It would appear that Pope Francis is one of those who hasn't really faced this failure. But then I don't really care to speculate about his beliefs and intentions. Whatever they are, it seems clear to me now that he is a bad pope, in a fundamental sense: not in the sense of being a bad man disgracing his office by personal sin, but in the simple functional sense that he is bad at the job of being a shepherd to the Church, just as we would say someone is a bad builder if he builds houses that start falling apart after a few years.
And when that train of thought arrives at that point, I get off: I decide not to spend much time thinking about the Pope, and the Church as a whole, and simply try to be that thing I wanted to be, a just-plain Catholic.
And I really don't want to think much about the "Synod on Synodality" which seems to be the big enthusiasm of Vatican progressives now. From what I can see its main function is to provide material for cynical jokes. Or just cynicism. "The Synod on Synodality is a two-year process of listening and dialogue...." After decades of this kind of thing in both the secular and religious contexts can anyone hear language like that and not react with cynicism? Well, yes, apparently some can, but it's puzzling.
Proponents of what they see as "the spirit of the Council" can say that we just haven't reached the end of the story yet, that one day it will be seen as the thing that saved the Church, or something along those lines. That's a respectable argument, I guess, though it doesn't convince me. I think Douthat is right that it "failed on the terms its own supporters set." But who knows, maybe a lot of abstract talk about synodality will finally do the trick.
I mentioned that I had read a couple of articles about the anniversary. This was one, by Amy Welborn, a testimonial from someone who was a Catholic school student in the '70s. If you're of a certain age and I tell you that it's titled "Jesus Livingston Seagull," you'll have an idea of what that was like.
Amy linked to this one by Larry Chapp, which is not so much about the council itself as all the horrors--and I don't think that's too strong a word--that have followed on it. They are horrors when considered in light of what the Church is supposed to be.
Here's a language complaint, from an article about Rod McKuen. It's an interesting article, if you remember Rod McKuen. But it contains this sentence:
As McKuen did, Kaur writes poems that are instantly accessible to readers who might not have previously consumed much poetry.
I hate that use of "consumed." I can only think of it as physical consumption, so the image is bizarre. And it's just wrong. In most usages that I can come up with, something which is consumed more or less ceases to exist except as a part of whatever consumed it. "Fire consumed the house." "I consumed the whole pizza." "I was consumed by envy" doesn't mean physical consumption, obviously, but it does suggest that at least for a moment the speaker had more or less ceased to exist and become envy.
I see usages such as "consuming news" and "consuming music." Even "consuming art," meaning to go to a museum or gallery. Perhaps with news it's a result of the fact that "reading" or "viewing" are inadequate because most people do both, and the writer can't think of a word that readily includes both. (How about just "getting"?) But music? Poetry? Why?!? You listen to the one, and you read the other (as a rule). This just strikes me as barbarous.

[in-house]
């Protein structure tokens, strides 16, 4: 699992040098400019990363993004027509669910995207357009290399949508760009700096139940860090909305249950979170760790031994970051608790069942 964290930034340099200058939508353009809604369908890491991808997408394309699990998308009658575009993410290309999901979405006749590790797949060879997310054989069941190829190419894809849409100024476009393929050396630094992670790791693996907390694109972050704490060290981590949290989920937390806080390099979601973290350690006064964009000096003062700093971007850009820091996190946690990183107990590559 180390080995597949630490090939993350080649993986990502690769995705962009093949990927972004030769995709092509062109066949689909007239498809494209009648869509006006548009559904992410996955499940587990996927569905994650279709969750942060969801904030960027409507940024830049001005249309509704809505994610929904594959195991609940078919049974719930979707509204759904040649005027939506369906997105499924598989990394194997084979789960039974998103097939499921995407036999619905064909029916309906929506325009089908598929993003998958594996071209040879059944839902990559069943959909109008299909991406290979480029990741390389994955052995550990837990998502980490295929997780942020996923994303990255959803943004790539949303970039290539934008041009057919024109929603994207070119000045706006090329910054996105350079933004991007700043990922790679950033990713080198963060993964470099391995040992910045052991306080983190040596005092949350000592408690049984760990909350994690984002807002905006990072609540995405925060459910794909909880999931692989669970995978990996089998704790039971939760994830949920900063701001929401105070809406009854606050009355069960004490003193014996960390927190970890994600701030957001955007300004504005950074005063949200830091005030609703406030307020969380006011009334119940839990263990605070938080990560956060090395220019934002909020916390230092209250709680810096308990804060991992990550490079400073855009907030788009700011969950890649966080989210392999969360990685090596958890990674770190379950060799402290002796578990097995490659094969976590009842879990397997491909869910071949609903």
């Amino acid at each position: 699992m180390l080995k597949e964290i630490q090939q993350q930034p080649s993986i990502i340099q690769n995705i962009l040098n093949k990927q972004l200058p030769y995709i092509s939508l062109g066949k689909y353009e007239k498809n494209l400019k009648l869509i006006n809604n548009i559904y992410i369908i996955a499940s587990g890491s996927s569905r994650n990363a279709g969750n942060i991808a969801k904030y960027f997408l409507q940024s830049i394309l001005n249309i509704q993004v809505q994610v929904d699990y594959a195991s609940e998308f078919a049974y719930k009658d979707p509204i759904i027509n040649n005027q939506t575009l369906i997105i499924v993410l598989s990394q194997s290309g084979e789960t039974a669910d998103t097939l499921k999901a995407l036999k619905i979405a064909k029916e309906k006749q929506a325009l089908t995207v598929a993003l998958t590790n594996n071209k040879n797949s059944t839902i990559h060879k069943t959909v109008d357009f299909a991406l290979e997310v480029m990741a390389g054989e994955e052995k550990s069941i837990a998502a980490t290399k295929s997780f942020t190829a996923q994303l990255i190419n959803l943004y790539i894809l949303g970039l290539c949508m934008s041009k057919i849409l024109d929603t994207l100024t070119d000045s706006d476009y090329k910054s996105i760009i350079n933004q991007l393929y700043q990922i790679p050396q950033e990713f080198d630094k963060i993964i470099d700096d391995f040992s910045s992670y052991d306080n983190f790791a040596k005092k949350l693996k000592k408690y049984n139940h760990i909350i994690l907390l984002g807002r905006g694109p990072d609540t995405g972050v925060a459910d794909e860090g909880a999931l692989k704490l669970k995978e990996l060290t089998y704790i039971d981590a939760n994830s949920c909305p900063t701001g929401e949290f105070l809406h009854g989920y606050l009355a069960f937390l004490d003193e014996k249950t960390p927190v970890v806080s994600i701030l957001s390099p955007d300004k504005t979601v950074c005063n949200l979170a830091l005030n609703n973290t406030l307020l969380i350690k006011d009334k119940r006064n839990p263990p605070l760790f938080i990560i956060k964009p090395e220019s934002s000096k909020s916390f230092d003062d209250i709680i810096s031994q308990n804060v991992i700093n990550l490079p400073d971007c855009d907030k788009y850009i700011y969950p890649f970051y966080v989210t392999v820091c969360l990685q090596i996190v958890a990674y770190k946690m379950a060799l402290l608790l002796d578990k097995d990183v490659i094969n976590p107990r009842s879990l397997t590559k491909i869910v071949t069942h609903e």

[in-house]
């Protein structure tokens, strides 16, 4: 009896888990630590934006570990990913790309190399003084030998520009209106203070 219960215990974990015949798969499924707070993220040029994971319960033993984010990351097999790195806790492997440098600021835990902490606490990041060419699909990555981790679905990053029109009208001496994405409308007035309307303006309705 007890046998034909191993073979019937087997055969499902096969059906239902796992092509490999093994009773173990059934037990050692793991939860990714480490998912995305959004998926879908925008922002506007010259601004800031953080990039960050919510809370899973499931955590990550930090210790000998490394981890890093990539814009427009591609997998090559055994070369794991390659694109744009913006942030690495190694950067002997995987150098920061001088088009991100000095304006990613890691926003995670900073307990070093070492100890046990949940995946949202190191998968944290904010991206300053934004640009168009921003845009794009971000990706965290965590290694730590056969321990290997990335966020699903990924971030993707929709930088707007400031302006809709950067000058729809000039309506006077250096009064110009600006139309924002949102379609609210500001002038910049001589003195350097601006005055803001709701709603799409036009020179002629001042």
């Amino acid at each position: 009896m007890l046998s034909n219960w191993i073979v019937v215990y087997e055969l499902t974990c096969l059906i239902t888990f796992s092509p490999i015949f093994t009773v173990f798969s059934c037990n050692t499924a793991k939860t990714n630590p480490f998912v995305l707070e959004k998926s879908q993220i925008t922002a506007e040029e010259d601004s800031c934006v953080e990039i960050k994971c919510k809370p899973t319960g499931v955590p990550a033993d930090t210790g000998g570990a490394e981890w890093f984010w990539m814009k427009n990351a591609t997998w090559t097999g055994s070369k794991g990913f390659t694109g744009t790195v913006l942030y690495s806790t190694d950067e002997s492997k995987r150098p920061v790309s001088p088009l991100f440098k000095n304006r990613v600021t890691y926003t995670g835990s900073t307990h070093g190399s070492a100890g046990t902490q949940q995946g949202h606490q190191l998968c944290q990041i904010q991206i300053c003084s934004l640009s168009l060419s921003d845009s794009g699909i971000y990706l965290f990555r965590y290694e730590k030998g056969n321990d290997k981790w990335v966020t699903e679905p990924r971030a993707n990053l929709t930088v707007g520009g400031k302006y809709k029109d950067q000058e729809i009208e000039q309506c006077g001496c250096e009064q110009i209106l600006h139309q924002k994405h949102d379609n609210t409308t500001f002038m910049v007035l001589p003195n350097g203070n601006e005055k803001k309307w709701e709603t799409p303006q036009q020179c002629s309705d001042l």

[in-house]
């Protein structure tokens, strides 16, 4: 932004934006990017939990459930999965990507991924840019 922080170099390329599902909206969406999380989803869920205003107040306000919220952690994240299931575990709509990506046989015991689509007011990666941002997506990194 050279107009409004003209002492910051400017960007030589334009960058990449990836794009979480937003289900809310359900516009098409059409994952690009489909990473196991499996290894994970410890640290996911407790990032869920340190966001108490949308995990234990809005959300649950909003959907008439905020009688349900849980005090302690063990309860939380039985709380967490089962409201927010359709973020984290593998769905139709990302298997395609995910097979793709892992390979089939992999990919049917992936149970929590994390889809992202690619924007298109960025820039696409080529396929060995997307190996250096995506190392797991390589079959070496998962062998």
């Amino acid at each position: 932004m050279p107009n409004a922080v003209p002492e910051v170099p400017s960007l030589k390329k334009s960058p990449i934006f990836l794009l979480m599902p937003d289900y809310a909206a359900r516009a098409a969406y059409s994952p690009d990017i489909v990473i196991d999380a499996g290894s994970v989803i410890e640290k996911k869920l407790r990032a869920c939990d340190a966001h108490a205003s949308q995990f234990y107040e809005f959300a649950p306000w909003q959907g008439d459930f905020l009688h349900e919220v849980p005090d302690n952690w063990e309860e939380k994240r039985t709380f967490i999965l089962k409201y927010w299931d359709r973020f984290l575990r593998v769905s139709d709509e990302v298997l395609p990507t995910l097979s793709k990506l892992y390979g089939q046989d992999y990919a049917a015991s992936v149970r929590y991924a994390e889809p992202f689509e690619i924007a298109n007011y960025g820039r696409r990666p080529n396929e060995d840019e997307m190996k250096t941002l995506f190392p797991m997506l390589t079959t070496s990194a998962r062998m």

This is Khaki. He belongs to a neighbor of mine. She was having difficulty taking him out for daily walks, so I've been doing it. Most every morning I put him in my car and take him to the bayside park that's a short drive away. We both enjoy it. One afternoon a week or so ago I was getting into my car, about to run some errands. when Khaki showed up at my house, which he sometimes does. You see him here unable to believe that I'm not going to take him with me.
He followed me for several blocks, easily keeping up with my twenty miles an hour or so, even up the steep hill near my house. I finally had to stop, put him in the car, and take him home.
That's from the Auden biography I'm reading. It's 1937 (I think) and "they" is Auden and Christopher Isherwood.
It always amuses me that the English seem generally to refer to any travel abroad as going "out." The direction doesn't matter: out to Canada, out to Australia. And as in this case maybe only over to the continent. (Americans are more likely to say "over" to some other country. Or perhaps "down" for south and "up" for north.) It's as if England is, naturally, the center, and to go anywhere else one must (obviously!) go out from the center. I first heard it from the Bonzo Dog Band, when they sang about "Hunting Tigers Out In India."
Judging by some of the contemporary British crime dramas I watch, they're still doing it: some criminal has "gone out to Spain" to spend the fortune he made from selling drugs or some other illegal activity, or a detective has retired there.
Last September I lamented that the "lie-lay" distinction seems to be a lost cause. Joining it now, I think, are certain uses of "obsess" and "cliché." I've recently come across sentences like these in the writing of two forty-ish (I think) people, both very well educated, one of them a Ph.D:
I am obsessing about that movie.